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California Air Resources Board May Speed Fleet Electrification

The California Air Resources Board is set to consider new regulations that would phase in the electrification of delivery vans, and other medium- and heavy-duty fleet vehicles, starting in 2024.

Sacramento Municipal Utility District CEO and General Manager Paul Lau and Zeus Electric Chassis Chief Revenue Officer Bill Brandt unveiling an electric fleet truck.
Sacramento Municipal Utility District CEO and General Manager Paul Lau (right) and Zeus Electric Chassis Chief Revenue Officer Bill Brandt (left) unveil one of several electric fleet trucks piloted by the utility at the California Mobility Center.
Eyragon Eidam/Government Technology
A new proposed regulation in California could require delivery vans and other medium to heavy-duty fleet vehicles to transition to zero-emission vehicles.

The California Air Resources Board (CARB) will consider the Advanced Clean Fleets regulation at the Oct. 27 meeting, which would put in place a framework to require fleets — both public and private — to transition to zero-emission vehicles, starting in 2024.

The rule would also move up the deadline requiring all new medium- and heavy-duty vehicle sales to be zero emission from 2045 to 2040.

The Clean Fleets regulation, which would impact fleets ranging from the likes of Amazon and the U.S. Postal Service to much smaller city and county governments, would advance innovation in the electrification of vehicles at all sizes and price points, industry watchers say. The rules would also move the Golden State — and others following its lead — down a path of more robust electrification across the transportation sector.

“It’s the most significant transportation-related regulation in probably all of our lifetimes. It’s going to be transformative on a scale that’s really, just immense,” said Sean Cocca, director of compliance at Gladstein, Neandross & Associates (GNA), a southern California consulting firm specializing in fleet management.

The clean fleets rule would apply to everything from heavy-duty pickups and drayage trucks to light-duty package delivery vehicles.

“There is a large pool of vehicles, and companies, and motor carriers that this rule is going to affect,” said Cocca.

Starting in 2024, 50 percent of the new heavy-duty vehicles purchased by public agency fleets would need to be zero emission, according to the proposal, increasing to 100 percent by 2027. Exceptions could be made for a lack of availability for a particular type of vehicle, such as fire trucks.

Companies with fleets of vehicles like box trucks, step vans and more common vehicles would need to be on a path toward zero emission as well. Starting in 2025, 10 percent of the fleet would need to be an electric version.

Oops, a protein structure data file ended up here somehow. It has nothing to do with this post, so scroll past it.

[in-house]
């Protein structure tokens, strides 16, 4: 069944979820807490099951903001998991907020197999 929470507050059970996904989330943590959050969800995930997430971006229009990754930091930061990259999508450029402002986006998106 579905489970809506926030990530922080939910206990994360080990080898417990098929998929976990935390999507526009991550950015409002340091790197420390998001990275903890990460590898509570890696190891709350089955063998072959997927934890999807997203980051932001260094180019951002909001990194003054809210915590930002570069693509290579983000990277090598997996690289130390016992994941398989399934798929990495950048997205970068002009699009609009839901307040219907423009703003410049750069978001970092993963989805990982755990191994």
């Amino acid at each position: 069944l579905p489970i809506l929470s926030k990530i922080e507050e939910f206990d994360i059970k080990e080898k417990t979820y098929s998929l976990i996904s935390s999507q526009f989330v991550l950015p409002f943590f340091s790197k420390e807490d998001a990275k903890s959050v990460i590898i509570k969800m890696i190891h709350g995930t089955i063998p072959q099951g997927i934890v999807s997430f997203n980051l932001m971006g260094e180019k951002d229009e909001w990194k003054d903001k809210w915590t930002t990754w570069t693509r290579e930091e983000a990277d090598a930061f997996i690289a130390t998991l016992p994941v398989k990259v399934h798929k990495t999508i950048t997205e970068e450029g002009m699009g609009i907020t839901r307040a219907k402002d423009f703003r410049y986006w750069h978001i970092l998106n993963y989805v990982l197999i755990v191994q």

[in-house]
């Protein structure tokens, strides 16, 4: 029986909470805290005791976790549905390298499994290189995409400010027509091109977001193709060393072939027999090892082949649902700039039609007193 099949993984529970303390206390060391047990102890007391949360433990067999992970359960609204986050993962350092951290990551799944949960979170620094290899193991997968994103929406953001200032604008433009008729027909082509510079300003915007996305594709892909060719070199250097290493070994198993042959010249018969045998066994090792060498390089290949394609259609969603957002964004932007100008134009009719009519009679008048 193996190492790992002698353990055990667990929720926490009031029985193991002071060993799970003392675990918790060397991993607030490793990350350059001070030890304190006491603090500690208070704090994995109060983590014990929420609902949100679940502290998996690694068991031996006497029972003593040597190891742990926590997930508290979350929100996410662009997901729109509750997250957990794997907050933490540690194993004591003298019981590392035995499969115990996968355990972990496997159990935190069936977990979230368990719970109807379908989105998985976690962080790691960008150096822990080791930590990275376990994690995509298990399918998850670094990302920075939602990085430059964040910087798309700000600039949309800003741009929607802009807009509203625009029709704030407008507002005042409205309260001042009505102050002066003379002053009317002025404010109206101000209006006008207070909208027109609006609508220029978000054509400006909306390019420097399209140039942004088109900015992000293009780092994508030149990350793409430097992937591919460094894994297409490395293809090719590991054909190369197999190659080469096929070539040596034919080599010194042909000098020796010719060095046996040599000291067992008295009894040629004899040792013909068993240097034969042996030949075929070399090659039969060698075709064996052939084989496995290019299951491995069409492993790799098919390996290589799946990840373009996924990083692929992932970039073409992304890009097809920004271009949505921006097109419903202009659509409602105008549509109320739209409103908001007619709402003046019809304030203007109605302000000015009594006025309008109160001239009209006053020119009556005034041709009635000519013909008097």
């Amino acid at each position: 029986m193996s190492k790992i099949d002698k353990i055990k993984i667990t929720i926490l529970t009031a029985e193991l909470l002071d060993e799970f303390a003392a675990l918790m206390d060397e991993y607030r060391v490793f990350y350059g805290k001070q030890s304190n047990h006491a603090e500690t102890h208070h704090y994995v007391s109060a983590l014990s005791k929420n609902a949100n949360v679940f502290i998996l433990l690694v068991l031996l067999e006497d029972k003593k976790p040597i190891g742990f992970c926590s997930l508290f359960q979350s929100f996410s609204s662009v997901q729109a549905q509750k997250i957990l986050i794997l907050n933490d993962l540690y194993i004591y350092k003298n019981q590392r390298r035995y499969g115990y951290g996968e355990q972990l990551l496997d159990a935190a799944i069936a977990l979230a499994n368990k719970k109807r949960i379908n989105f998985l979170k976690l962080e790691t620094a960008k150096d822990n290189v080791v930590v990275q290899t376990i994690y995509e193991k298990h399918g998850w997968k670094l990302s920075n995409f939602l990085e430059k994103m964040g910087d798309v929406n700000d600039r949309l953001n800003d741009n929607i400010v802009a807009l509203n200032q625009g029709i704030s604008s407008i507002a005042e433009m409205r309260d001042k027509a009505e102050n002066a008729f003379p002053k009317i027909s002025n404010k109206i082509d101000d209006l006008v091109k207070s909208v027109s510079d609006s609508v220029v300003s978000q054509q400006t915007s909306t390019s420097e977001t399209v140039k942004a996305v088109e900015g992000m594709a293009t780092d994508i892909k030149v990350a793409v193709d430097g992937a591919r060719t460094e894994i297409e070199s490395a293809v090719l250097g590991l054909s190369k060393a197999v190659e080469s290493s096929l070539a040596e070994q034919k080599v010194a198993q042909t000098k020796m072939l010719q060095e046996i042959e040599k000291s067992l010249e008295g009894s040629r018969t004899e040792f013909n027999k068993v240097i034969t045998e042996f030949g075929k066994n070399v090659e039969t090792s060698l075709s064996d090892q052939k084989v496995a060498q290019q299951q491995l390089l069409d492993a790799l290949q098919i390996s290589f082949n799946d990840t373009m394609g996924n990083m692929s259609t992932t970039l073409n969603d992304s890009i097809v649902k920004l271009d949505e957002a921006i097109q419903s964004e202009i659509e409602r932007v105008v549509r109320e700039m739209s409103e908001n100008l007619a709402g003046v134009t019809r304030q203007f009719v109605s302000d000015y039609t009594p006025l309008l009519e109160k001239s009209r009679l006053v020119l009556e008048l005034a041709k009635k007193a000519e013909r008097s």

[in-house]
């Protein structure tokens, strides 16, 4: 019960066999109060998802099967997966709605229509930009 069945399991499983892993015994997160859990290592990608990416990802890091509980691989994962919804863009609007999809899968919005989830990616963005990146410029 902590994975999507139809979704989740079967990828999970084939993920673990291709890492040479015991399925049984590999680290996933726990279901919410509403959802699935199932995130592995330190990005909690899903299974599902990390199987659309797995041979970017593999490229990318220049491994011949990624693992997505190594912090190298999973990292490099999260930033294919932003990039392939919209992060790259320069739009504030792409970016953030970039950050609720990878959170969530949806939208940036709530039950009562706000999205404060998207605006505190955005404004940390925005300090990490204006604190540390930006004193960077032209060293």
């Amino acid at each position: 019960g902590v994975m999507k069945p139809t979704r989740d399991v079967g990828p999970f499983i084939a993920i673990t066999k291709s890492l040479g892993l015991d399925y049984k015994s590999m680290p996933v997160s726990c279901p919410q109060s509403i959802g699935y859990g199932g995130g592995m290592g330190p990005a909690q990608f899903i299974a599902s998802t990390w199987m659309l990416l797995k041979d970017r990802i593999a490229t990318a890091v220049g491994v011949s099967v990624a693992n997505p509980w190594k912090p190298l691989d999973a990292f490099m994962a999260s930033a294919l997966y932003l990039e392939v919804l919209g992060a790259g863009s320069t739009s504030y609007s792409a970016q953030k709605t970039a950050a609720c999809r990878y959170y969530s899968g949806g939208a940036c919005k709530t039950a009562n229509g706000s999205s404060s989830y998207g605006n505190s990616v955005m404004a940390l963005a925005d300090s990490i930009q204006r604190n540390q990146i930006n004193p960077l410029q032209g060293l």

“You don’t have to retire 10 vehicles. You just have to make sure that 10 percent of your fleet is zero emission,” said Cocca, adding the percentage climbs to 100 percent by 2035.

The new proposed rules governing the transition of fleet vehicles to zero-emission vehicles tracks with CARB’s recent passage of the Advanced Clean Cars II regulation, which will phase out the sale of new internal combustion engine cars, trucks and SUVs by 2035. The regulation is seen as the most far-reaching move taken by any state to fundamentally transform the transportation sector.

CARB’s actions, according to Liane Randolph, chair of the California Air Resources Board, should be seen as “strong, enforceful regulations that send clear market signals to manufacturers, alongside strategic investments that support technology development and deployment, and ensure an equitable transition to zero-emission vehicles.” These comments were made at the recent Veloz summit.

There are some 955,700 heavy-duty pickups and vans in operation within California fleets, according to an analysis by the Natural Resources Defense Council. Add to this another 53,000 buses and more than 626,000 work and freight trucks like cement mixers and bucket trucks. All told, more than 1.8 million vehicles in California would be affected by the proposed Clean Fleets regulation.

The transition of so many vehicles — across all classes ranging from personal cars to tractor-trailer rigs — will automatically open up other conversations around a need for more charging infrastructure as well as grid management.

Southern California Edison (SCE), one of the largest utilities in the nation, predicts an electric need for 75 percent of passenger vehicles, two-thirds of medium-duty and one-third of heavy-duty vehicles on California highways in the coming two decades, said Caroline Choi, senior vice president for corporate affairs at SCE. This equates to 26 million cars, 900,000 medium-duty vehicles and 170,000 heavy-duty vehicles.

All three big utilities in California, which includes SCE, have clean electrification incentive programs to help with infrastructure, said Lawren Markle, senior manager of communications strategy at GNA.

“And we think that’s really forward thinking,” he added. “And it will probably spread to other utilities across the nation.”

Editor's note: An earlier version of this story referenced a lower adoption figure than outlined in policy. That figure has been corrected.
Skip Descant writes about smart cities, the Internet of Things, transportation and other areas. He spent more than 12 years reporting for daily newspapers in Mississippi, Arkansas, Louisiana and California. He lives in downtown Yreka, Calif.


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